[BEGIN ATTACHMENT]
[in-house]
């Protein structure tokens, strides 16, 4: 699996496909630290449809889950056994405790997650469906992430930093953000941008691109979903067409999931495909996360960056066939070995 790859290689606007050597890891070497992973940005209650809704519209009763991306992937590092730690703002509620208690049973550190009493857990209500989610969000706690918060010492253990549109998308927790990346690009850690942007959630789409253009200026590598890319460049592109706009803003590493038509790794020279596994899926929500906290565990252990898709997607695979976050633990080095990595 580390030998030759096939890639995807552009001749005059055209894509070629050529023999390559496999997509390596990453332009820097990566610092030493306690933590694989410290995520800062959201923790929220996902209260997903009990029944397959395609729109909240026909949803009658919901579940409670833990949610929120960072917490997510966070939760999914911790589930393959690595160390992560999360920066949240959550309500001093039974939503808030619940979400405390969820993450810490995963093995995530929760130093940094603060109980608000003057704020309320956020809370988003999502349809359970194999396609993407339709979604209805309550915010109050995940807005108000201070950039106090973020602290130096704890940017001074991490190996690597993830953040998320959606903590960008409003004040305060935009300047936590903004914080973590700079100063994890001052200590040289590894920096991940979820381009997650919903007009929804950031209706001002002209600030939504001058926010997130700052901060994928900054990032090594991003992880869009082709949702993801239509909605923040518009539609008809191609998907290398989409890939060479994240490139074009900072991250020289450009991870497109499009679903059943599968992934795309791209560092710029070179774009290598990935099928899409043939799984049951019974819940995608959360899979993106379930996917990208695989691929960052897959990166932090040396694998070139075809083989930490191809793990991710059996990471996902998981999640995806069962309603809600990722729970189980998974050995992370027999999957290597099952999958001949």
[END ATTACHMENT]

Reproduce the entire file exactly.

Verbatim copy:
[in-house]
């Protein structure tokens, strides 16, 4: 699996496909630290449809889950056994405790997650469906992430930093953000941008691109979903067409999931495909996360960056066939070995 790859290689606007050597890891070497992973940005209650809704519209009763991306992937590092730690703002509620208690049973550190009493857990209500989610969000706690918060010492253990549109998308927790990346690009850690942007959630789409253009200026590598890319460049592109706009803003590493038509790794020279596994899926929500906290565990252990898709997607695979976050633990080095990595 580390030998030759096939890639995807552009001749005059055209894509070629050529023999390559496999997509390596990453332009820097990566610092030493306690933590694989410290995520800062959201923790929220996902209260997903009990029944397959395609729109909240026909949803009658919901579940409670833990949610929120960072917490997510966070939760999914911790589930393959690595160390992560999360920066949240959550309500001093039974939503808030619940979400405390969820993450810490995963093995995530929760130093940094603060109980608000003057704020309320956020809370988003999502349809359970194999396609993407339709979604209805309550915010109050995940807005108000201070950039106090973020602290130096704890940017001074991490190996690597993830953040998320959606903590960008409003004040305060935009300047936590903004914080973590700079100063994890001052200590040289590894920096991940979820381009997650919903007009929804950031209706001002002209600030939504001058926010997130700052901060994928900054990032090594991003992880869009082709949702993801239509909605923040518009539609008809191609998907290398989409890939060479994240490139074009900072991250020289450009991870497109499009679903059943599968992934795309791209560092710029070179774009290598990935099928899409043939799984049951019974819940995608959360899979993106379930996917990208695989691929960052897959990166932090040396694998070139075809083989930490191809793990991710059996990471996902998981999640995806069962309603809600990722729970189980998974050995992370027999999957290597099952999958001949």